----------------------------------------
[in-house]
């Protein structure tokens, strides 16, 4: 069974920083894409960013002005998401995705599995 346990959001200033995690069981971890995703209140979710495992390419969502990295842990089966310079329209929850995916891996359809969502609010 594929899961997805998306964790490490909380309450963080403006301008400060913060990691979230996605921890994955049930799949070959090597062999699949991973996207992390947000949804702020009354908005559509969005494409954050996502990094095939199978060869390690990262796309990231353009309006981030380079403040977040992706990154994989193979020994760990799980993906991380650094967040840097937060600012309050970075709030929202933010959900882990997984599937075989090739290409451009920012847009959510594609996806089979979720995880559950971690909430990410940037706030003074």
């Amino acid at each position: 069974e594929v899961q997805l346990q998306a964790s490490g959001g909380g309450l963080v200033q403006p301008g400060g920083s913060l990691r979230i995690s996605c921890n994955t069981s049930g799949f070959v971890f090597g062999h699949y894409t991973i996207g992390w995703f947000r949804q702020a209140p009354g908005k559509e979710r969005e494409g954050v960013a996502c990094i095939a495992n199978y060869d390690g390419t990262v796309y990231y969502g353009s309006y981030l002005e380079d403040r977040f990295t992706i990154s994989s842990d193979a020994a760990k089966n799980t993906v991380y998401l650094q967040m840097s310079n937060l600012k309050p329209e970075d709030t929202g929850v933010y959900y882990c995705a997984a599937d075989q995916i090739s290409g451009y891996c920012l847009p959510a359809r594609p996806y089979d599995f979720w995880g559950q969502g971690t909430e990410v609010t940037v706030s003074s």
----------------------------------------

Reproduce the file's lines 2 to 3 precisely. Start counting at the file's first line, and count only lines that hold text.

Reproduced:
């Protein structure tokens, strides 16, 4: 069974920083894409960013002005998401995705599995 346990959001200033995690069981971890995703209140979710495992390419969502990295842990089966310079329209929850995916891996359809969502609010 594929899961997805998306964790490490909380309450963080403006301008400060913060990691979230996605921890994955049930799949070959090597062999699949991973996207992390947000949804702020009354908005559509969005494409954050996502990094095939199978060869390690990262796309990231353009309006981030380079403040977040992706990154994989193979020994760990799980993906991380650094967040840097937060600012309050970075709030929202933010959900882990997984599937075989090739290409451009920012847009959510594609996806089979979720995880559950971690909430990410940037706030003074």
């Amino acid at each position: 069974e594929v899961q997805l346990q998306a964790s490490g959001g909380g309450l963080v200033q403006p301008g400060g920083s913060l990691r979230i995690s996605c921890n994955t069981s049930g799949f070959v971890f090597g062999h699949y894409t991973i996207g992390w995703f947000r949804q702020a209140p009354g908005k559509e979710r969005e494409g954050v960013a996502c990094i095939a495992n199978y060869d390690g390419t990262v796309y990231y969502g353009s309006y981030l002005e380079d403040r977040f990295t992706i990154s994989s842990d193979a020994a760990k089966n799980t993906v991380y998401l650094q967040m840097s310079n937060l600012k309050p329209e970075d709030t929202g929850v933010y959900y882990c995705a997984a599937d075989q995916i090739s290409g451009y891996c920012l847009p959510a359809r594609p996806y089979d599995f979720w995880g559950q969502g971690t909430e990410v609010t940037v706030s003074s």